One of my fascinations is tidal islands-islands that are cut off for part of the day. I am not sure how many there are in the world but I have now visited three:
- Mont St Muchel in France
- Mount st Michael in Cornwall
- Most recently Lindisfarne off the North East Coast of England
I was so excited to travel 1.6km (1 mile) from the British mainland to the island via a causeway that goes under water twice a day when the North Sea sweeps in and cuts Lindisfarne off from England. We went past warning signs imploring drivers not to proceed if the tide is rising. Apparently a car get stuck every one to two months and needs to be rescued. This video shows a couple of close calls!
Once safely on this tiny island, which is just 5km (3miles) from east to west and 2.4km (1.2 miles) from north to south, you discover how beautiful a place it is with stunning bird life. I enjoyed watching and hearing the seals that swim around the island and perch on the rocks. Note the tranquility is shattered when the tide is down!
The highlight for me was the remains of the original monastery. Lindisfarne is known as the Holy Island because it was here that Christianity reached England and from here it was disseminated across the British Isles-almost 1500 years ago. The priory first opened in the 6th century and was added to until King Henry the eight shut them down! We went there in the middle of the day and at sunset which was stunning!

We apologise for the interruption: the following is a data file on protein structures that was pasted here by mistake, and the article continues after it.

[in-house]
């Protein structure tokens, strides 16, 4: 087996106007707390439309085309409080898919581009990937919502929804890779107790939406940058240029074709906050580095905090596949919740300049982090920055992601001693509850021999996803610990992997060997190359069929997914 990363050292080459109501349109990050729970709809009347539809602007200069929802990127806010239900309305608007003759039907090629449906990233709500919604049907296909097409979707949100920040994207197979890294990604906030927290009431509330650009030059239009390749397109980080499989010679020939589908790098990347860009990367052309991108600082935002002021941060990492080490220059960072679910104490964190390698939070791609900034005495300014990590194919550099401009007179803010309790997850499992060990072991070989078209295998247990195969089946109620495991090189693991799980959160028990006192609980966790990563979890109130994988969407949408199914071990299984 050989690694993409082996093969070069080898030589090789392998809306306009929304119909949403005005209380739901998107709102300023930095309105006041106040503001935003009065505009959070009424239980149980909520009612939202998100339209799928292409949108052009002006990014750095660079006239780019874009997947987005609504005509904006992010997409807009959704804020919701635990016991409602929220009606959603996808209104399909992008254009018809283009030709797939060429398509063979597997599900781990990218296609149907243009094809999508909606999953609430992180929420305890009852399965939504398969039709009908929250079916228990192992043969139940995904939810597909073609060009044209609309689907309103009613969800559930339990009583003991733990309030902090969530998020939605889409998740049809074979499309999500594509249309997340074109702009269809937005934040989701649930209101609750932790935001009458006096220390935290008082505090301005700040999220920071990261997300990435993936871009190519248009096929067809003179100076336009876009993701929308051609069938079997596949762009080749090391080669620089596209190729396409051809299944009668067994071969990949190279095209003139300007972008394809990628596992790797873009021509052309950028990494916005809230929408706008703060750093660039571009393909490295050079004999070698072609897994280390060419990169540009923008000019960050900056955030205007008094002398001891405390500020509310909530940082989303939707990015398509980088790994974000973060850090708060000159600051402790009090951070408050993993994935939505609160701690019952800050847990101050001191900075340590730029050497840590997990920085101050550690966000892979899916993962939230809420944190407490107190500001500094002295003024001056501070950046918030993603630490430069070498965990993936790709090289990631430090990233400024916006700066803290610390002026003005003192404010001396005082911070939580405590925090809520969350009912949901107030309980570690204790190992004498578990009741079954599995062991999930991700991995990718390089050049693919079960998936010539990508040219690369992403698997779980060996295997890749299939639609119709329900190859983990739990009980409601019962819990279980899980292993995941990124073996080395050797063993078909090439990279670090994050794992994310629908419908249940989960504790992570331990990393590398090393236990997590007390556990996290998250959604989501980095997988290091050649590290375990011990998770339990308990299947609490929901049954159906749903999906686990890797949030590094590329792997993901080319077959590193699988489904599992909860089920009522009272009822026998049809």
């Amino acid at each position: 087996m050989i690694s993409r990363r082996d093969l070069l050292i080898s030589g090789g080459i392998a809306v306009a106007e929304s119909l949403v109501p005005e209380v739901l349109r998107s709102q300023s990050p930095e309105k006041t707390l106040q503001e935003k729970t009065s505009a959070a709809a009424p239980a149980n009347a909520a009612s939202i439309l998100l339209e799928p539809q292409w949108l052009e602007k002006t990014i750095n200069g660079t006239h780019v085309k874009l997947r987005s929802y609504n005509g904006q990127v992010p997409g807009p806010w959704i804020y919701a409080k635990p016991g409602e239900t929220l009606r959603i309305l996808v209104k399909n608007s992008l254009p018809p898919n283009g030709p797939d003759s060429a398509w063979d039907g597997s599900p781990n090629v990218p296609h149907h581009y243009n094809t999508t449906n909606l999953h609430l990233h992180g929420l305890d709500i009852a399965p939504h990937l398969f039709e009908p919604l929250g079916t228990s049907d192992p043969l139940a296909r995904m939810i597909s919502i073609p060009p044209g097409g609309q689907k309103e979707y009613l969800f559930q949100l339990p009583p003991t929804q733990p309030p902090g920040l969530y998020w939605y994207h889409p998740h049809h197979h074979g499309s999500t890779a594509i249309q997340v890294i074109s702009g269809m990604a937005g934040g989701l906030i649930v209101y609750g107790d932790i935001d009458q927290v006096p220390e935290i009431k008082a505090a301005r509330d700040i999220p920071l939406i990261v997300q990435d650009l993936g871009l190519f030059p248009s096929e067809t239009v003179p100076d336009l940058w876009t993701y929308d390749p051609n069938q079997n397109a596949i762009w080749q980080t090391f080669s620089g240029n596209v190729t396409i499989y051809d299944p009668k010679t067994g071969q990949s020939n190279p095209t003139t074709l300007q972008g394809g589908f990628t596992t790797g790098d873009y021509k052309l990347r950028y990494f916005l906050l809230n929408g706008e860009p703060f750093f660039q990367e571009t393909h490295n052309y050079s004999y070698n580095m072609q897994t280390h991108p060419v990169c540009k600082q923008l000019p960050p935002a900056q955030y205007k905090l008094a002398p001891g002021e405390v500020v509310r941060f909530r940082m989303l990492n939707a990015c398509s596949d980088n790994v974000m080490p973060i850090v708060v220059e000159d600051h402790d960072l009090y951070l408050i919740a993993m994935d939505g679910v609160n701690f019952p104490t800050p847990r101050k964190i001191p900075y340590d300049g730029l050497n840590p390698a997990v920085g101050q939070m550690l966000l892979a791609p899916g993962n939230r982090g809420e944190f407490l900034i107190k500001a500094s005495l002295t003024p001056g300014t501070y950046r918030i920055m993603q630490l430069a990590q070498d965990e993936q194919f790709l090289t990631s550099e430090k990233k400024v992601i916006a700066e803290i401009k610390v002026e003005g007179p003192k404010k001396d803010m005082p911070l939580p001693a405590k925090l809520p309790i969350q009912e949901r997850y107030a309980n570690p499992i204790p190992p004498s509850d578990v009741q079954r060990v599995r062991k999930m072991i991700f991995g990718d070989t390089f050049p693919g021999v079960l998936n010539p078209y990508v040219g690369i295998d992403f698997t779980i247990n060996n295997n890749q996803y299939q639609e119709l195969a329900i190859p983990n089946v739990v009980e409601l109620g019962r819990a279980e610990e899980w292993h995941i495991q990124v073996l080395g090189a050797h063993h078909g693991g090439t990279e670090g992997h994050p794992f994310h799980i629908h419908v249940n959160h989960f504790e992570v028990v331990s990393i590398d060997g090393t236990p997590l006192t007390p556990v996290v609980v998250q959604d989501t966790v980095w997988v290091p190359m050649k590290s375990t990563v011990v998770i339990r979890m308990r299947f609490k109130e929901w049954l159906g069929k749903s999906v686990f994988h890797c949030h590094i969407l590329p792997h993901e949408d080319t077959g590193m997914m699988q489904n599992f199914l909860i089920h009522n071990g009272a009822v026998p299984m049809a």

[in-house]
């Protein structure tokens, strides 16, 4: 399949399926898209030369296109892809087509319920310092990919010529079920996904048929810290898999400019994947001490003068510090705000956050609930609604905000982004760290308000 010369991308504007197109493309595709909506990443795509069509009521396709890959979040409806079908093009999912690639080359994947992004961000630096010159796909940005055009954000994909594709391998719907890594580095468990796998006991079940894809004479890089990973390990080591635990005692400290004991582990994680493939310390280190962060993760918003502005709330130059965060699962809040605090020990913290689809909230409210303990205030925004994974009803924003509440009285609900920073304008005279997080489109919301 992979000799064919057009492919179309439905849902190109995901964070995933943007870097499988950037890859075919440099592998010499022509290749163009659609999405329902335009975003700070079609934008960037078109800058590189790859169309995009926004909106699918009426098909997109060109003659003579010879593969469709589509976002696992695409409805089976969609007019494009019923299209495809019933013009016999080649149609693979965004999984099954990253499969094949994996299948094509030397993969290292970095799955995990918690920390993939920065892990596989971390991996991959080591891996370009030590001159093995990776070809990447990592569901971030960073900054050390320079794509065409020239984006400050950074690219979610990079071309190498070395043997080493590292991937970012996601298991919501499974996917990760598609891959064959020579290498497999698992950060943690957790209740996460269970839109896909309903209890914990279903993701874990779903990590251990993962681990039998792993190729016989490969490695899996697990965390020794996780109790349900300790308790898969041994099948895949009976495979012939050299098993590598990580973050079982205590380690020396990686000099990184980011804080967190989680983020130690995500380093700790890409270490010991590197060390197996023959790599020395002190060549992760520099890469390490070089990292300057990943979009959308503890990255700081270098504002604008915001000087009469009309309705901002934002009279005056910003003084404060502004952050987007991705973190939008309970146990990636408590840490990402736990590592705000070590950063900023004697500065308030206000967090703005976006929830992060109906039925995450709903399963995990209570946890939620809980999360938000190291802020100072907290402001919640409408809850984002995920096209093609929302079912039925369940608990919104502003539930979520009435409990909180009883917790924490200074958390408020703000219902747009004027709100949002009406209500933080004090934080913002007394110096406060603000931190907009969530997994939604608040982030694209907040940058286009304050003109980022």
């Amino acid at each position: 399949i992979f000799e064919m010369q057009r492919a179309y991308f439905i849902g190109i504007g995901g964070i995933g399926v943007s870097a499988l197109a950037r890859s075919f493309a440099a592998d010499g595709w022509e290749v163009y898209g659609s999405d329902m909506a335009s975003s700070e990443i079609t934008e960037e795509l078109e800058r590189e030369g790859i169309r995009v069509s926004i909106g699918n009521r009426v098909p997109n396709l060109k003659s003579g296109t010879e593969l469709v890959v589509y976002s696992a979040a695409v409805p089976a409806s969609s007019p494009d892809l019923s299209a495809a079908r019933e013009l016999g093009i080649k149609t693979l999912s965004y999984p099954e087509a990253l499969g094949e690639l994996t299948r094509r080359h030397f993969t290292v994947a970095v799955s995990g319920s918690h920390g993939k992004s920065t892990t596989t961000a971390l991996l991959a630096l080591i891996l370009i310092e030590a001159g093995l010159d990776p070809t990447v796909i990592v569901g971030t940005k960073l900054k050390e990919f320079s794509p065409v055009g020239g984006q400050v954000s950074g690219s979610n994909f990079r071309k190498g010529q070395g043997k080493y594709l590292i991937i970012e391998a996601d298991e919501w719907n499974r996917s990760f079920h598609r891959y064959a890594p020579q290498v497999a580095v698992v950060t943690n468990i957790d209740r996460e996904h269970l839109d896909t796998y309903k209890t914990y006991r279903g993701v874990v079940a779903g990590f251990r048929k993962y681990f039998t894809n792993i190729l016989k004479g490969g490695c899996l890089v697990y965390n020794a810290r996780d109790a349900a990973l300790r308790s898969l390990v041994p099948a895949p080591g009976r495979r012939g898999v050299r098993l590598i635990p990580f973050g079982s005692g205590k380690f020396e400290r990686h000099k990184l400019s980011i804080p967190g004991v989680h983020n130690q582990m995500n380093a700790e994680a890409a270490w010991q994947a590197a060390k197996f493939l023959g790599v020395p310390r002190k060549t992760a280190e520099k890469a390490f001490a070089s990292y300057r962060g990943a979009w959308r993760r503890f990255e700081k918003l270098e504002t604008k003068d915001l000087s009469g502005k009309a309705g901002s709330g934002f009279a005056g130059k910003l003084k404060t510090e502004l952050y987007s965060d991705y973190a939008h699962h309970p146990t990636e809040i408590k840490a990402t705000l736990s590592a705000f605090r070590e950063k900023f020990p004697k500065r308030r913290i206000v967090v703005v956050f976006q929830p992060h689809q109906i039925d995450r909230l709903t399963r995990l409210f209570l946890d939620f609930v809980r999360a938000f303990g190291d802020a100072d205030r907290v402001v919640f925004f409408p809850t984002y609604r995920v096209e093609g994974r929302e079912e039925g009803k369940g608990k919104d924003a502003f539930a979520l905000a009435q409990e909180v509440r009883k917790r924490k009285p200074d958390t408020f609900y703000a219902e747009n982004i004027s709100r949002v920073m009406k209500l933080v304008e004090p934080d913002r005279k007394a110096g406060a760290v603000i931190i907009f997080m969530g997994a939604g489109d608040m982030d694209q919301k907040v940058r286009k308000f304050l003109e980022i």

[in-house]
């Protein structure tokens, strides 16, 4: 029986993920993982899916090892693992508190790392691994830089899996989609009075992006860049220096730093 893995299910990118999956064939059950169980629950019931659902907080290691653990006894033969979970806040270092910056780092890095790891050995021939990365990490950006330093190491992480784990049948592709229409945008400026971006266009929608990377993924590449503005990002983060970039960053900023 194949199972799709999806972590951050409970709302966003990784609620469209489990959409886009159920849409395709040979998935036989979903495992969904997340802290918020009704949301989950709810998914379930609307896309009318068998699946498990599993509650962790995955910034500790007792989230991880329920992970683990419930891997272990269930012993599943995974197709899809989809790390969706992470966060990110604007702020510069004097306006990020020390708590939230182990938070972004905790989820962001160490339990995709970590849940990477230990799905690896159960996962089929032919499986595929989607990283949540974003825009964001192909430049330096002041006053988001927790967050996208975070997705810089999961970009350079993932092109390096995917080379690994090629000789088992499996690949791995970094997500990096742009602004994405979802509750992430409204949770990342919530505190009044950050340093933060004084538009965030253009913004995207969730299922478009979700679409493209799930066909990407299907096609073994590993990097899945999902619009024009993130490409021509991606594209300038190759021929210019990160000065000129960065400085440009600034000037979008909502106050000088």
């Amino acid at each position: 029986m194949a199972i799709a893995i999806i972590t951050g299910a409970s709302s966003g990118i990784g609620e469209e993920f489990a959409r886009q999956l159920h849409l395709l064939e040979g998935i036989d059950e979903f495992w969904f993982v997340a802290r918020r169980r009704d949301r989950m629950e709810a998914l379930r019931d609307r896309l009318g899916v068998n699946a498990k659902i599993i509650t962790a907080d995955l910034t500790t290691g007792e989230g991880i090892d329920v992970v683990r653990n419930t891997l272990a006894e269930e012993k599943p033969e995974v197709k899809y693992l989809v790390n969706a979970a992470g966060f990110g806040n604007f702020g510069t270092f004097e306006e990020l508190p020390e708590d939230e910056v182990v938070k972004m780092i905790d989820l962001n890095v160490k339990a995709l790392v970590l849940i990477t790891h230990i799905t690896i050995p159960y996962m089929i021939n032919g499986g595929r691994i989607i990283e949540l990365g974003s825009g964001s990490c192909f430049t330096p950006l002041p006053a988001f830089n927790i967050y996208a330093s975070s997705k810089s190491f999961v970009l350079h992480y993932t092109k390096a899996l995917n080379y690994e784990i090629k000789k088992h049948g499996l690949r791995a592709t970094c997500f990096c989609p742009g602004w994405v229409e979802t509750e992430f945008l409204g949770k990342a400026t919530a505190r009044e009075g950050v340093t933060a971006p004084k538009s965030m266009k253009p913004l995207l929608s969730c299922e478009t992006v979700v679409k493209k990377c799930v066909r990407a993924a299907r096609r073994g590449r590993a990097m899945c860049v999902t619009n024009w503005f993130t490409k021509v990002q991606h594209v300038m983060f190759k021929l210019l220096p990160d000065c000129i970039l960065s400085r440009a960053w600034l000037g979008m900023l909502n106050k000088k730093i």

There are a large number of churches and Christian communities still operating including a centre for Celtic Christianity. The earliest English version of a part of the Bible was produced here.
No island would be complete without its own (small) castle , which in Lindisfarne’s case is a Tudor fort renovated in the “Arts and Crafts “style by Sir Edwin Lutyens for the editor of Country Life, Edward Hudson. It is open daily and has a gorgeous garden designed by Gertrude Jekyll
Food choices are limited to a couple of pubs and a couple of restaurants -all require bookings as they all sell out. We found good quality food everywhere but service was a bit rude in a couple of places.
There are a couple of small shops. Another popular place is the Mead shop which sells this fortified honey alcoholic drink brewed to the same recipe that the monks brewed hundreds of years ago.
Crime seems to be low on the island.
Getting here is a little tricky. I think sailing a yacht to their tiny harbour would be fun! Nearest town is Berwick upon Tweed which is on the railway line between Newcastle and Edinburgh, both of which have airports. You can take a local bus which comes onto the island a couple of times a week from Berwick. Taxis also ply the route between the town and the island. You can self drive -just make sure you get the tide times right! It is possible to walk on the island!
The island is a perfect place to relax. There is not a lot “to do” More information here.